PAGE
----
That's the claim made Monday by the Juvenile Diabetes Research Foundation, which said in a statement that the Food and Drug Administration's market clearance of DexCom's STS continuous glucose monitoring system "is an important step in the development of an artificial pancreas -- a major research priority for JDRF."
"Continuous glucose sensors represent a giant leap forward in care for people with diabetes, allowing them to monitor their glucose levels and precisely dose their insulin based on that real-time information," said Aaron Kowalski, JDRF's director of strategic research projects.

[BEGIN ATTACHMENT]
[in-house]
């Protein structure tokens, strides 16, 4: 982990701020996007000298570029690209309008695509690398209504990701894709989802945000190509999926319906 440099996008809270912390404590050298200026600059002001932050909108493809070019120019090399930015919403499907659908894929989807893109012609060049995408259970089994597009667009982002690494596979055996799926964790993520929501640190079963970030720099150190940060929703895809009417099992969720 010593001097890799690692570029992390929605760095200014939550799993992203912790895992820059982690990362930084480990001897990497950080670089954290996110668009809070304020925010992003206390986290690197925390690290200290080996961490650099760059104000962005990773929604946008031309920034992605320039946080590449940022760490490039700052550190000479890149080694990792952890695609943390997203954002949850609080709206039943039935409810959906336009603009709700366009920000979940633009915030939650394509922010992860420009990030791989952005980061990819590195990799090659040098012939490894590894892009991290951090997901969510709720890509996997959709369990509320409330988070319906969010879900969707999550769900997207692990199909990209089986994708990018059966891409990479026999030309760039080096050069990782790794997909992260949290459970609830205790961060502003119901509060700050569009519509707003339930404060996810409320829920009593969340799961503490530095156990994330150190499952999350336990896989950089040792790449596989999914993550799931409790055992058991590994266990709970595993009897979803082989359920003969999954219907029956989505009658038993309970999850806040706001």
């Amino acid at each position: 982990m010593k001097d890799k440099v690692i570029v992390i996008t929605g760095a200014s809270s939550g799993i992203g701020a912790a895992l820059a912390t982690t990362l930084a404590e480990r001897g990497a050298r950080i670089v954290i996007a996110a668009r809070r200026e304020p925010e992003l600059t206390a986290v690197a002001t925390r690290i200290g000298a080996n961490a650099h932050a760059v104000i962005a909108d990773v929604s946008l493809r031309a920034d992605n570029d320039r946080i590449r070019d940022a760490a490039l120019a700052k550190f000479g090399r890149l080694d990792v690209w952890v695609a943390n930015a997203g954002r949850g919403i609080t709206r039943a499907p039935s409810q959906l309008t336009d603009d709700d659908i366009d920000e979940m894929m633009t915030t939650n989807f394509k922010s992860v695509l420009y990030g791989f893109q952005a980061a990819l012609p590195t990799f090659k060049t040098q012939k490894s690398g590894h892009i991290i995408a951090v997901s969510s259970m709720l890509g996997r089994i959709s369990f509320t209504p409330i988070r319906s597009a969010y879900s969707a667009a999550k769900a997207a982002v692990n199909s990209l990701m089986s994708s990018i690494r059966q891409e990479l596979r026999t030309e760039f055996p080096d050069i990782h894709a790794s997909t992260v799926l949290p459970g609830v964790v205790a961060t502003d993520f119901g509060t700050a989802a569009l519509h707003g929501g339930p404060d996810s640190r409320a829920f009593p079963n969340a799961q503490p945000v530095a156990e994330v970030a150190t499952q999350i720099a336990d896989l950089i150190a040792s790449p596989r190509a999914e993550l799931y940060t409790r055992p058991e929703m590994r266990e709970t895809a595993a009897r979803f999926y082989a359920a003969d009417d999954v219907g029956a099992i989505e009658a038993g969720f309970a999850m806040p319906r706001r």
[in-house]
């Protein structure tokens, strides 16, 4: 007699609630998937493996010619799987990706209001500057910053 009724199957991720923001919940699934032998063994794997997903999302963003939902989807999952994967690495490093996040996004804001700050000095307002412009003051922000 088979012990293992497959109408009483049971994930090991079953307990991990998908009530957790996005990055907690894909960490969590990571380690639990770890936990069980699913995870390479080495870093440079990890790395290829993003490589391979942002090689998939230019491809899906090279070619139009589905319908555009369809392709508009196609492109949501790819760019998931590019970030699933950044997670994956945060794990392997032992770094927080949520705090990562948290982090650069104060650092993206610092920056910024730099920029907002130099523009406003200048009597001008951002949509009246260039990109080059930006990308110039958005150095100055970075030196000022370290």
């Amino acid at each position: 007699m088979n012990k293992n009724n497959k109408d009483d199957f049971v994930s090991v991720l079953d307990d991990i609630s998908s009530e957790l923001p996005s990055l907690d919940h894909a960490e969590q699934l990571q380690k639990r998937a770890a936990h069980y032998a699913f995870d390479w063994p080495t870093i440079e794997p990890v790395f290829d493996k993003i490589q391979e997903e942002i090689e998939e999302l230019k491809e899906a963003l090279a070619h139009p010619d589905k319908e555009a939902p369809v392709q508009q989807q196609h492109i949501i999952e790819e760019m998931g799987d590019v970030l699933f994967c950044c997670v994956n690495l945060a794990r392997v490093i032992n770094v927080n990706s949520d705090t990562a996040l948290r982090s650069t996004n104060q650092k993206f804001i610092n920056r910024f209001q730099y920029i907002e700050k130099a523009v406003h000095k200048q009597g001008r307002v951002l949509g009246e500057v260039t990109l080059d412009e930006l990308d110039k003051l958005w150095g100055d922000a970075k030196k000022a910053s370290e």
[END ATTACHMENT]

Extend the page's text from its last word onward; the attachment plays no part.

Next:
"This technology should greatly improve glycemic control -- which research has shown to be the key to reducing or even eliminating both short and long-term complications of diabetes," he said.
The group added, "Monitors such as these are the keys to the eventual development of a closed-loop glucose testing and insulin delivery system, or an 'artificial pancreas.'"
JDRF also said studies show that even patients monitoring their glucose levels frequently -- or an average of nine times daily -- are within normal ranges less than 30 percent of the day, compared with patient outfitted with continuous monitoring systems, who spend 26 percent more time in normal glucose ranges.
DexCom's new device is placed under the patient's skin and provides real-time glucose levels and alerts when those levels become too high or too low.
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